What is some evidence from the short story "A Rose for Emily" by William Faulkner that Emily is a tragic figure because of her staunch (resolute) individualism and the probing and judgmental...

What is some evidence from the short story "A Rose for Emily" by William Faulkner that Emily is a tragic figure because of her staunch (resolute) individualism and the probing and judgmental speculation of the townspeople? 

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M.P. Ossa | College Teacher | (Level 1) Distinguished Educator

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The premise behind the descriptor of “tragic figure” is that such a character possesses a personality flaw that, ultimately, will lead to self-destruction or personal failure. Your question asks how is Emily a tragic figure based on her staunch individualism and the speculation of the townspeople. Let’s see what the story reveals.

Based on the evidence of the story, we find that Emily is not exactly someone who initially exhibits an inherent individualist nature. She was very much dependent on her father, who raised her by literally looming over her existence, ever-watchful and ever-forbidding of her mixing up with the wrong kind; or with anyone, so to speak. So attached was Emily to her father that she even refuses to give up his body after his death, which shows the tremendous need for an anchor that she seems to have in her life.

...the day after his death all the ladies prepared to call at the house and offer condolence and aid, as is our custom Miss Emily met them at the door, dressed as usual and with no trace of grief on her face. She told them that her father was not dead. She did that for three days...

It is after her father’s death that Emily resurfaces again in society, this time with what could be described as a first attempt at individuality. However, this individuality stems from a false sense of prestige and from an overestimated pride that were imprinted from her father’s upbringing.  

These factors make her a tragic figure because we realize that the woman is clearly trying to belong to a niche. However, a lifetime based on separation from the rest of society left its dent in her persona, and made her stand oddly aside, whether she likes it or not. This tendency to separate and remain away from the world clashes with her inner desire to connect to it, be loved, and feel protected. This is the tragedy that ultimately seals her fate.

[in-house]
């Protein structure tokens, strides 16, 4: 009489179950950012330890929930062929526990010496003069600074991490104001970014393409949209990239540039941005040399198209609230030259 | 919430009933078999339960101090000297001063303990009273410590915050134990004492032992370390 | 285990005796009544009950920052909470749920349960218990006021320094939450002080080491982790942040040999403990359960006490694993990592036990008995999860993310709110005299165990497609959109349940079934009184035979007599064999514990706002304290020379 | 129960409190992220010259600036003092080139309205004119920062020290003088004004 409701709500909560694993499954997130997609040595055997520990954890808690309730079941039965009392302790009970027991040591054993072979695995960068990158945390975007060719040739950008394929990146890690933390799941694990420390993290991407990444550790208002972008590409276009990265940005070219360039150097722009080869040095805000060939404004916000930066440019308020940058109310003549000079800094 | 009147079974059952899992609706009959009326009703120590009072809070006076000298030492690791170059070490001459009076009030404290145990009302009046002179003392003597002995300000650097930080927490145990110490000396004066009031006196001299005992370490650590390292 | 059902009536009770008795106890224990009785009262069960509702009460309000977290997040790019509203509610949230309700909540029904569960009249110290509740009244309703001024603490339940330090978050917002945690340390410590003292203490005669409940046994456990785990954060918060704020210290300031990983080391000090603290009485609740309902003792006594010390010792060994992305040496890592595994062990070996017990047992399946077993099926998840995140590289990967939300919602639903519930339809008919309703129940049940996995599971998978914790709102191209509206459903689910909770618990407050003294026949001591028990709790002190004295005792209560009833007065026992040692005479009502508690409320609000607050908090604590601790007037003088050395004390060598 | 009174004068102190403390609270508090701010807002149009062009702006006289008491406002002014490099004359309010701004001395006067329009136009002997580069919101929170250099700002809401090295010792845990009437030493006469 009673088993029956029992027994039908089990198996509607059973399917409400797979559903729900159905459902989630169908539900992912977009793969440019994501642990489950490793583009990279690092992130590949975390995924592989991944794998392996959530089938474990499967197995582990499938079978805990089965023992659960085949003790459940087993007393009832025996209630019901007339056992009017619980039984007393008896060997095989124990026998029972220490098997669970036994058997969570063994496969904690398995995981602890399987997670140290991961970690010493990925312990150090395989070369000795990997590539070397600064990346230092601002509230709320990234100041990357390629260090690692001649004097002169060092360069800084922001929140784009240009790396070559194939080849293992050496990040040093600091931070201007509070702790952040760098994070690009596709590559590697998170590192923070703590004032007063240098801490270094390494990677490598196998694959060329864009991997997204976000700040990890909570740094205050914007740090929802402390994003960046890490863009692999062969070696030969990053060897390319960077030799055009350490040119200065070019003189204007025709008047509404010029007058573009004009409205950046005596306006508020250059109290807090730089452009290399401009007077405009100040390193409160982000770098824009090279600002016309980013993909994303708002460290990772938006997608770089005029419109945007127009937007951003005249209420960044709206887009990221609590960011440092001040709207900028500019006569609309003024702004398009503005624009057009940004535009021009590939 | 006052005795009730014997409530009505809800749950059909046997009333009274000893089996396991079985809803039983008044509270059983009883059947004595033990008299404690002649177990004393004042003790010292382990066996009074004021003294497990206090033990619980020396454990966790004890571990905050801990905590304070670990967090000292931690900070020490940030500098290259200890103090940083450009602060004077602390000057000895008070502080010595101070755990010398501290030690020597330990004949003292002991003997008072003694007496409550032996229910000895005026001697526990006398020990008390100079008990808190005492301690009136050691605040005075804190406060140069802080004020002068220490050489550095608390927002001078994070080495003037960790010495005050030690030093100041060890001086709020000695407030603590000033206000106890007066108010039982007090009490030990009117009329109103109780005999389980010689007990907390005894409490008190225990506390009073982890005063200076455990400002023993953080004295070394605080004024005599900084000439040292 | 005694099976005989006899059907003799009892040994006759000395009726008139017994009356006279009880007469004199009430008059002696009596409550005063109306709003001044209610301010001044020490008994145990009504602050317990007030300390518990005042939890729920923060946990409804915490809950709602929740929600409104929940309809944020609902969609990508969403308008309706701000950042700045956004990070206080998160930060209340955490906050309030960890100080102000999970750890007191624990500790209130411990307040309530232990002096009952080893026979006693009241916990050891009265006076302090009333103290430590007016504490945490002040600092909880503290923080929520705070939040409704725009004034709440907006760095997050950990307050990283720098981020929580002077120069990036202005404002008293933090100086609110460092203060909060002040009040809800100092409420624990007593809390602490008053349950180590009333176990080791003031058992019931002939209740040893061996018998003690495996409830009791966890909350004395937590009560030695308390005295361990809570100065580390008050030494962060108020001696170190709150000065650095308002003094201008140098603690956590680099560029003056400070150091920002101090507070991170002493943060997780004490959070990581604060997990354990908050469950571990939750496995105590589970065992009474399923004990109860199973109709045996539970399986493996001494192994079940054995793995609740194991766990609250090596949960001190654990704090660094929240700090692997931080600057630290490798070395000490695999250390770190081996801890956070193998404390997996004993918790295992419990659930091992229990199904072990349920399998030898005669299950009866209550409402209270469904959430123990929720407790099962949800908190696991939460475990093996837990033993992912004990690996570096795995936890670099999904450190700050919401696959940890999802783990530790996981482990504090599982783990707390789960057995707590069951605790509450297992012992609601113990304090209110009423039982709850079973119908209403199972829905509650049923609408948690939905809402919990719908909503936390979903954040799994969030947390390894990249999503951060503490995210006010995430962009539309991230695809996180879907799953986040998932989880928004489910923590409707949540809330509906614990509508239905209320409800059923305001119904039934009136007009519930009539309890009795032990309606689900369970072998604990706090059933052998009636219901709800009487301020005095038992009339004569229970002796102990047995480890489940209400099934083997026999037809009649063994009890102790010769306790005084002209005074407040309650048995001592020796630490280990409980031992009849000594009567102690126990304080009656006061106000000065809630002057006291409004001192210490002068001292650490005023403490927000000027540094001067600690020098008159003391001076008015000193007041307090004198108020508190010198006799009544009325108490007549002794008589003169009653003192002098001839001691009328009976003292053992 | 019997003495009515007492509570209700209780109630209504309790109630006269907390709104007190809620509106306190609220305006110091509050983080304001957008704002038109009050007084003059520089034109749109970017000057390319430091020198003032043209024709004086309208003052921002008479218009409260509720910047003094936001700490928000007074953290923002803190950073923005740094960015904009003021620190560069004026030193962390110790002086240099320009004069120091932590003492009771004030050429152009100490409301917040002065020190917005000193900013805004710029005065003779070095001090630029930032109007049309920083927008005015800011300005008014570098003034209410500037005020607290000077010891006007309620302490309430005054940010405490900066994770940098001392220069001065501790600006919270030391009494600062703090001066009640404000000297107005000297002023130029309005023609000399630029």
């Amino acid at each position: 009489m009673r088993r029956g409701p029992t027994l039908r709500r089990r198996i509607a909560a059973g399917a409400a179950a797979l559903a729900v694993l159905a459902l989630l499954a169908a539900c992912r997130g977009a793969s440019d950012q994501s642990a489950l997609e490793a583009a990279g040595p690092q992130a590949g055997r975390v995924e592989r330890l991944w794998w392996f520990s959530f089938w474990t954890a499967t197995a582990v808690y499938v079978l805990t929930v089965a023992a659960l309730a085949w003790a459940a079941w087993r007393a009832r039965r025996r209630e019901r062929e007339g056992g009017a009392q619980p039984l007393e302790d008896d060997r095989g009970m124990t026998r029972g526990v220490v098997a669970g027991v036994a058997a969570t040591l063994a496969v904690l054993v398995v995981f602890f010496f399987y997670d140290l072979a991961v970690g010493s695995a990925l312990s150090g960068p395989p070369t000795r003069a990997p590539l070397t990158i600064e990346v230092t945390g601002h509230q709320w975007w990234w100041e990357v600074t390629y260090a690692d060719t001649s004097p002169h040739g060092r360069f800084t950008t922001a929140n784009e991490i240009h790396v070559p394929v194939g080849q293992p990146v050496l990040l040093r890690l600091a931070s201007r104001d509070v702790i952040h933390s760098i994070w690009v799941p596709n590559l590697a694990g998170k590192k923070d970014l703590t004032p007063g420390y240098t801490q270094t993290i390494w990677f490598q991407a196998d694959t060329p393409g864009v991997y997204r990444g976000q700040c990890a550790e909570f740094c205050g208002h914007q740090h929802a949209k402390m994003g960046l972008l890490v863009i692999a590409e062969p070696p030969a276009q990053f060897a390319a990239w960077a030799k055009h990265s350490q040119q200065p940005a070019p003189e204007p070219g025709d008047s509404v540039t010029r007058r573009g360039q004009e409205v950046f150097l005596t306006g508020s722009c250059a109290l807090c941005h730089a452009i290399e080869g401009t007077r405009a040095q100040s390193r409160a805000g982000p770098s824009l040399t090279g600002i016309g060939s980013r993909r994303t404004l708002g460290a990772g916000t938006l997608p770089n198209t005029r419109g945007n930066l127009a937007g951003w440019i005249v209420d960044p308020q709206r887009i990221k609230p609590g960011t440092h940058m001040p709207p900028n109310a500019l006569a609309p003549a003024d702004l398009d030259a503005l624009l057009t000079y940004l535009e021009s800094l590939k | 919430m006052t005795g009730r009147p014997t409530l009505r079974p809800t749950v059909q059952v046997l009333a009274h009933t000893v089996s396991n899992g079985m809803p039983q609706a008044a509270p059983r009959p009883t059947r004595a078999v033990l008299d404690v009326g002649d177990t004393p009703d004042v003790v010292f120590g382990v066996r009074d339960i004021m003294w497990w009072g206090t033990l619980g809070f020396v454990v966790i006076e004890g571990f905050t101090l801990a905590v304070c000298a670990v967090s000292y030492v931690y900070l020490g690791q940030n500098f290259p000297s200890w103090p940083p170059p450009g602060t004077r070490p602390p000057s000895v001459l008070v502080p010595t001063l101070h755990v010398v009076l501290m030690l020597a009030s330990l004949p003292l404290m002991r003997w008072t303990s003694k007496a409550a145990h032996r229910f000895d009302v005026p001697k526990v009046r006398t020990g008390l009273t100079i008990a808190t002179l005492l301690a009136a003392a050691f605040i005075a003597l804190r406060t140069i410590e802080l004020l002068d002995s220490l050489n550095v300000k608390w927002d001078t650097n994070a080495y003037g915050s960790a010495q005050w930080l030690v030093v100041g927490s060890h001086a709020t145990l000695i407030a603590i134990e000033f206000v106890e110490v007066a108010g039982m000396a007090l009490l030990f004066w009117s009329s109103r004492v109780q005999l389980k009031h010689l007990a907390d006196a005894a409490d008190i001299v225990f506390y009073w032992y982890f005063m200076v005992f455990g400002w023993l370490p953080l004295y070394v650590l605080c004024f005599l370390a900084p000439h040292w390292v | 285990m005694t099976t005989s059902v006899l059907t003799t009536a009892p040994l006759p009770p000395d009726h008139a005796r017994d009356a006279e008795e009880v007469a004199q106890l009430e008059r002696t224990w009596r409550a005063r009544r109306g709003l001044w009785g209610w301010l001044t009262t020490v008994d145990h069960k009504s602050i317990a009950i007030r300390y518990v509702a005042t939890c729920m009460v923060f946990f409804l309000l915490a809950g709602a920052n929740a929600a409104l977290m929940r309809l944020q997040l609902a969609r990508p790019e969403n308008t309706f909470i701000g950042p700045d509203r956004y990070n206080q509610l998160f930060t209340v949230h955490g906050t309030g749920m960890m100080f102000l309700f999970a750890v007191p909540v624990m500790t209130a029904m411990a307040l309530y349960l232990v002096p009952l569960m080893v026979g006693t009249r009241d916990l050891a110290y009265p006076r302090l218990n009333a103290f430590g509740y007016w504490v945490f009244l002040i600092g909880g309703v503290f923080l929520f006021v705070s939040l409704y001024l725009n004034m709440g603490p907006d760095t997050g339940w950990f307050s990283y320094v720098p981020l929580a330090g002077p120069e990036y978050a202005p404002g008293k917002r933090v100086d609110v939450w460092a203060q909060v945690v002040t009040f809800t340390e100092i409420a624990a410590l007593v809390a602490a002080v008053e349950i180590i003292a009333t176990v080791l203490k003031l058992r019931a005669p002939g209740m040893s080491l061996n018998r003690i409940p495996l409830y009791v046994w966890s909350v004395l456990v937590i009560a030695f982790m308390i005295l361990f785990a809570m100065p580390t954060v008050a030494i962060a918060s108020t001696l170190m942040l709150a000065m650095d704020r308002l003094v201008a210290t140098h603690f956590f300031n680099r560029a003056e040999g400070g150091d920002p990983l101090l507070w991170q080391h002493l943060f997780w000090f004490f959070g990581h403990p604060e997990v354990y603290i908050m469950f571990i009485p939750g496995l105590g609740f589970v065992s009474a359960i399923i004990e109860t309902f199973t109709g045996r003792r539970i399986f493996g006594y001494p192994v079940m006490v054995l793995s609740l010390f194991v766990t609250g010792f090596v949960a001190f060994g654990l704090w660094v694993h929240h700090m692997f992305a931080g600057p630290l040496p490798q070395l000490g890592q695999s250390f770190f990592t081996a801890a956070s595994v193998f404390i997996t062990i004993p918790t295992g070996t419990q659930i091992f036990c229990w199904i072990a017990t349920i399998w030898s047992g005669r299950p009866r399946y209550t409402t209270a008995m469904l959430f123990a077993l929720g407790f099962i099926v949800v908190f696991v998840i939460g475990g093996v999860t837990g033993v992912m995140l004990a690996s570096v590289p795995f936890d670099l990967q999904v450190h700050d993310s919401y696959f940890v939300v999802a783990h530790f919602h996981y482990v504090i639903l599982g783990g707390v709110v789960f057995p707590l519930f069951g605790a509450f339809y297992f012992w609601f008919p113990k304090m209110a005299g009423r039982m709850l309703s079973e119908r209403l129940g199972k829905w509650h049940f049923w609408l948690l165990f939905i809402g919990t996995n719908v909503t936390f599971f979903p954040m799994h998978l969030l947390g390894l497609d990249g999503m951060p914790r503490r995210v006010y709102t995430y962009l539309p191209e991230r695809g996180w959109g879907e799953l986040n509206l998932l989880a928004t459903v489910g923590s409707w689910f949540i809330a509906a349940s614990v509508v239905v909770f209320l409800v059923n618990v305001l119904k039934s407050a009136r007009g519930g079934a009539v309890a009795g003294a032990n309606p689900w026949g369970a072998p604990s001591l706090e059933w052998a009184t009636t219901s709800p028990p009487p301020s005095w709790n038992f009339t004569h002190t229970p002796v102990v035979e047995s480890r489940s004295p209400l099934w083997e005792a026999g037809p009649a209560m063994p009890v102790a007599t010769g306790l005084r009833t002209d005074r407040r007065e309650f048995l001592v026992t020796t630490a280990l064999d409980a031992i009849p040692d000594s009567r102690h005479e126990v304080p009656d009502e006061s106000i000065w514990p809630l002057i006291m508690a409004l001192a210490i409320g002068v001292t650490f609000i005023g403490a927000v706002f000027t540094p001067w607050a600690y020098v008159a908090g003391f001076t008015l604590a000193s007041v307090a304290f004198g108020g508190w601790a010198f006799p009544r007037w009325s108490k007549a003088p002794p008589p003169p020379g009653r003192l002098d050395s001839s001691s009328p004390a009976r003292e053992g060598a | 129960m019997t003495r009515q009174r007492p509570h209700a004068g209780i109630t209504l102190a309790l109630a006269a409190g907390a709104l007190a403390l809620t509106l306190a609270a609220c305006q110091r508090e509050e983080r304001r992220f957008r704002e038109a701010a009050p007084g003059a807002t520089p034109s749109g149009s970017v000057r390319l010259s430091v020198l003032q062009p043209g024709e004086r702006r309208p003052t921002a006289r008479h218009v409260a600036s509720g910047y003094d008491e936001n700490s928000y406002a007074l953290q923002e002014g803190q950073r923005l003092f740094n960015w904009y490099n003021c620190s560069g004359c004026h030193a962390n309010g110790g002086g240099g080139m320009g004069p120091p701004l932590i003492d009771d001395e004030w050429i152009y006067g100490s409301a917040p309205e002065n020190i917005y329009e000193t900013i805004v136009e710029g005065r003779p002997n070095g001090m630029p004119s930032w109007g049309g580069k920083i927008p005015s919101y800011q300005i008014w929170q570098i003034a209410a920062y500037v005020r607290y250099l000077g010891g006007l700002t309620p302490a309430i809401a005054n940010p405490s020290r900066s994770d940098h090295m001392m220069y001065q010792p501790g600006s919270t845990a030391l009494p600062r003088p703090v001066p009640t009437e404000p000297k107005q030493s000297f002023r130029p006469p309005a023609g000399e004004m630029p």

That was when people had begun to feel really sorry for her. People in our town, remembering how old lady Wyatt, her great-aunt, had gone completely crazy at last, believed that the Griersons held themselves a little too high for what they really were...

These very qualities are the reason why the townsfolk would hold such a judgmental speculation about her and her whole family. Yet, however heavy and bold their speculations are regarding Emily, they still manage to detour their bias and find some way to humanize someone who has become an enigma.

Another example that shows the dichotomy between Emily’s surfacing individuality versus the court of public opinion was the “scandal” that was caused by Emily’s choice of beau.

Emily courageously carried on her relationship very publically whilst knowing very well the factors in her relationship that were likely making everyone else frown upon Homer Barron: the man was younger than Emily, a drifter, someone of a lesser “social station” (he was a construction contractor), someone who preferred to hang out with other males, a guy who said he wasn’t the marrying type, and even worse than all of that, a Yankee.

Still, there was yet another streak of compassion that would flow

At first we were glad that Miss Emily would have an interest, because the ladies all said, "Of course a Grierson would not think seriously of a Northerner, a day laborer." But there were still others, older people, who said that even grief could not cause a real lady to forget noblesse oblige- -without calling it noblesse oblige. They just said, "Poor Emily. Her kinsfolk should come to her."

Knowing already how the ending unfolds, it is safe to argue that there were a lot of factors that would have driven the people of Jefferson to speculate about the Griersons, and especially about Emily. She conducted herself during her aging years in a rather eccentric and unapologetic way. The tragedy of her character, as previously stated, is her lack of ability to connect to the world in a proper and healthy manner.

It is also clear that there was a reason for this lack of skill, and that it was caused by a poor upbringing. Ultimately, the need to belong and to be a part of someone’s life drove Emily to extreme and tragic circumstances.

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